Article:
Friday, November 22, 2013

JFK and the persistence of memory


WE INTERRUPT this regularly scheduled march through another ordinary day in 21st-century American life to bring you the indelible recall of when and how this day, this date, was and remains anything but ordinary.

The assassination of John Fitzgerald Kennedy 50 years ago was the first collective, grand-mal tragedy the United States experienced through the power and impact of television and modern communication. The instantness we take for granted today in a Twittered, Facebooked, informationally-democratized world didn't exist on that day in Dallas.

And this year, of course, our remembrance of the assassination is catalyzed by our media-assisted reflex for even-numbered anniversaries. But what happened is no more or less a national tragedy this year than it was in 2001 or 1985; it’ll be just as big a scar on the national psyche in 2015 or any other odd-numbered year in the future.

What we lost in Dallas persists beyond the media’s numerical predilections. What we lost abides in the national soul and the national memory, our darkness visible. Nov. 22, 1963, is a date that will live in our infamy, whether we actually remember it or not.

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We recognize the images: a president almost preternaturally handsome; his wife, stunning in beauty and elegance; this dynamic duo taking its place in the dark grey limousine; the crush of Texas citizens around the couple; the movement of the vehicle down Stemmons Freeway, en route to the Trade Mart; the nation’s vibrant leader, minutes then moments from death.

The cloudless sky. The fateful turn into Dealey Plaza. The underpass.

Then, in a literal instant, the impact that’s never left us.



As much as any event in our modern American time, the assassination of President Kennedy ushered in what could be called an era of credible incredulity: events whose sudden impact and monstrous daring both exploded the seeming contours of reality and established a new baseline of reality at the same time.

The murder of JFK was at once something impossible to believe and, once we knew and accepted it had occurred, something that made it impossible to believe that the order and music of the life that preceded it could ever come to pass again. Drop a stone in standing water and it makes ripples on the surface of that water; the Kennedy assassination provoked a psychic tsunami on this nation, and we haven’t recovered from it yet.

And if you were alive then — whether you were a man on the street in Dallas, an office worker in Los Angeles, a CBS news anchor in New York or a skinny, 8-year-old black boy living in Chicago, confused as to why his mother was in tears when he got home from school early on that rainy day — you’ll never let it go now. Because you can’t.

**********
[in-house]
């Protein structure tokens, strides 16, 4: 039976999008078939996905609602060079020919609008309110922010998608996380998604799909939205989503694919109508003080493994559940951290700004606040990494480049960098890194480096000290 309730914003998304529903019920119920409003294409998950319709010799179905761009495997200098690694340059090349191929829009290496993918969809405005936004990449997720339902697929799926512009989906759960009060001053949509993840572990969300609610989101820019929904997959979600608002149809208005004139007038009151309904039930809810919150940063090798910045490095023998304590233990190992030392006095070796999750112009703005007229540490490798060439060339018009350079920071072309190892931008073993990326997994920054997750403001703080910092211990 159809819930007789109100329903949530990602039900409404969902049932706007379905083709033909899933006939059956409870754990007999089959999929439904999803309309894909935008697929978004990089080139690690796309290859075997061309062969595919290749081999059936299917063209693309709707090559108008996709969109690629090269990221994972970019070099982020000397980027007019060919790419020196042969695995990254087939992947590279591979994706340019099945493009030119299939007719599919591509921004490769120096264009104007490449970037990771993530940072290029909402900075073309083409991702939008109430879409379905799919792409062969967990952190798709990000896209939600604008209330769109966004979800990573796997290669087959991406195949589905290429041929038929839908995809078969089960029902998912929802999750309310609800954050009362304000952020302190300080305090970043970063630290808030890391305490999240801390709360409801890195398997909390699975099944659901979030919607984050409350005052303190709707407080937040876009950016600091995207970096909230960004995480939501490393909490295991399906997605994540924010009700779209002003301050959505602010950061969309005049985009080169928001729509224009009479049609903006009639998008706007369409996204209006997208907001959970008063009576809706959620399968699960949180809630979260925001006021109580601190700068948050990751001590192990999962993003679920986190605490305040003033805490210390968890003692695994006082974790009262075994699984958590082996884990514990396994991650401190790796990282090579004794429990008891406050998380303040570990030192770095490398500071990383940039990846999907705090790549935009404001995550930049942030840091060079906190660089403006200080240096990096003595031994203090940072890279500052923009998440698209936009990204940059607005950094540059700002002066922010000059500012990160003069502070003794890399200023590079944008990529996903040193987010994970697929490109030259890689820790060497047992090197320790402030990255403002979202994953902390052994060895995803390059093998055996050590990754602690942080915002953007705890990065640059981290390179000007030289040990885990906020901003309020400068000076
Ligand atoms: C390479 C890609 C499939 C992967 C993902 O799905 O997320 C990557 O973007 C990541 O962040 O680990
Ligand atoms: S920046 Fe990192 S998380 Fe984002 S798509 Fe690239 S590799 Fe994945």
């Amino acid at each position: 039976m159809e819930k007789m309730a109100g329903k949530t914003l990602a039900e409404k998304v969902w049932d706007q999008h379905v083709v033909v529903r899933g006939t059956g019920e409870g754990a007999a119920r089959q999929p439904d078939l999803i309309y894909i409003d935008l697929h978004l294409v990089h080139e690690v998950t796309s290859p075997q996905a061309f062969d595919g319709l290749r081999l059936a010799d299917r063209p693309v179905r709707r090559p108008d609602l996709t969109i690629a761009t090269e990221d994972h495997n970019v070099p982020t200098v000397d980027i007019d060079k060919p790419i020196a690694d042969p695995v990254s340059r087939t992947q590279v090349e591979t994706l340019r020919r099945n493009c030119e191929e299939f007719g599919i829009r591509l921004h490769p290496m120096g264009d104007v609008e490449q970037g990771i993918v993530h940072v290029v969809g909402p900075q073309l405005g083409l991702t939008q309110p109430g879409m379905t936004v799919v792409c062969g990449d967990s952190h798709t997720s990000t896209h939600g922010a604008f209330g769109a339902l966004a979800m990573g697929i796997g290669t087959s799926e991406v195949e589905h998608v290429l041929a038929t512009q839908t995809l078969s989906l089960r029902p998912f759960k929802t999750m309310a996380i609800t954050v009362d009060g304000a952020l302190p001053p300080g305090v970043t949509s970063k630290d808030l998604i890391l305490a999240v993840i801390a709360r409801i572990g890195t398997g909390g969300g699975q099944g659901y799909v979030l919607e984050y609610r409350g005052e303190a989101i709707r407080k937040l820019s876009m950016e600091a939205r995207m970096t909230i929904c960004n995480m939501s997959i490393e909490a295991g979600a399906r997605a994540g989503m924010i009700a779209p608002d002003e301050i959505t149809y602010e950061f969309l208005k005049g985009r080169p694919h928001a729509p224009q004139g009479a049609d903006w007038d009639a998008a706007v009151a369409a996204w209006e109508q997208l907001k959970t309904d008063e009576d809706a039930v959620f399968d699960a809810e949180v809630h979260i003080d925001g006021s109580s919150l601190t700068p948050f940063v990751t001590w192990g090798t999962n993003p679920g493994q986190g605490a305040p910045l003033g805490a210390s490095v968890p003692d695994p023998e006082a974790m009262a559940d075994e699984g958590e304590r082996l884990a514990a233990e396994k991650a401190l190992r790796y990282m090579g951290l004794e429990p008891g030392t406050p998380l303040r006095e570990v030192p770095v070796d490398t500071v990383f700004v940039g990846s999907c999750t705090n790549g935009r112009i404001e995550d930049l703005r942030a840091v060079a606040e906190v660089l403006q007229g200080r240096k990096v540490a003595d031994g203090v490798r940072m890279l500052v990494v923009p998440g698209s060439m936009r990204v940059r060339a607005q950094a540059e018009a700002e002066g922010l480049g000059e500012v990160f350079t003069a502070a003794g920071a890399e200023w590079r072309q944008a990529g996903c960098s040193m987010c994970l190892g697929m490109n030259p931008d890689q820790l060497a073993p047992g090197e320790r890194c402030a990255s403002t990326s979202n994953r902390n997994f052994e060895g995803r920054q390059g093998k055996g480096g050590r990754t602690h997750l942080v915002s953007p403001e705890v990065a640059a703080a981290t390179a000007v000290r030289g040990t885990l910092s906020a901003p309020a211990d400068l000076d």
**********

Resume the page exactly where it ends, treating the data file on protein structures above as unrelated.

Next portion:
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JOHN FITZGERALD Kennedy templatized the rock star as politician; he captured the heady frisson, the rousing potential of life in the early 1960’s. When he was murdered, something died in America and it hasn’t been fully replaced. Some say politics is the art of the possible; if so, Kennedy was its ablest practitioner in the early 1960’s. The meme of his administration was unofficially distilled in the musical “Camelot,” but it might as well have been a song from “Man of La Mancha”: “The Impossible Dream.”

I wrote this in February 2008:

“Consider the U.S. moonshot program. President Kennedy’s daring throwdown in 1961, and its successful resolution some eight years later, would come to be couched and justified in scientific terms. It would aid scientists immeasurably in understanding the genesis and composition of the solar system; it would further the field of planetary research, etc., etc. And not to be dismissive: those reasons and more form a scientifically defensible justification for the undertaking.

“But for many people, maybe even most people, that doesn’t feel like the real reason. President Kennedy’s cosmic gambit seemed to have something else at its core, something deeper than science, a schoolyard dare on steroids, a nod to the human drama of competition, an unprecedented variation on your own backyard bravado when you challenged the neighbor kid to see who had the better arm, to find out who could throw that stone the farthest unimaginable distance.

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“That dare didn’t originate in Palm Springs with Kennedy sipping martinis with Frank Sinatra, playing his version of 'Fly Me to the Moon’ on the stereo. It started in the heart, not as a policy but as a possibility. What it said to this country about this country is no less substantial than facts of its infrastructure or the number of hospital beds available to the poor.”

Paging Jules Verne. Put a man on the moon in less than 10 years? Talk about an impossible dream. And we did it anyway.



This anniversary has reawakened speculation of why it’s necessary. Inquiries into the Kennedy assassination have implicated a number of usual and unusual suspects. The conventional wisdom has long pointed to Lee Harvey Oswald as the lone nut, the human cypher whose three trigger pulls on a Mannlicher-Carcano rifle from a window in the Texas School Book Depository altered history.

But the Miami Herald reported this month about a prediction made by Joseph A. Milteer, a right-wing zealot who was recorded by an FBI informant almost two weeks before the assassination in Dallas, recorded making an eerily accurate assessment of how Kennedy could be murdered by someone with a high-powered rifle from an office building.

Other conspiracy theories have focused on the Mafia; on operatives of Fidel Castro and the Cuban government; on E. Howard Hunt, a one-time CIA operative and a figure in the Watergate scandal; on the driver of the Kennedy limousine; on Texas Gov. John Connolly; on one of the police officers in the motorcade — even on Jacqueline Kennedy herself.

Last week, Budha, a commenter on the CNN Web site distilled the conspiracists’ more outrageous notions with one of his own, couched in a grim humor: “It was Colonel Mustard in the library with the candlestick.”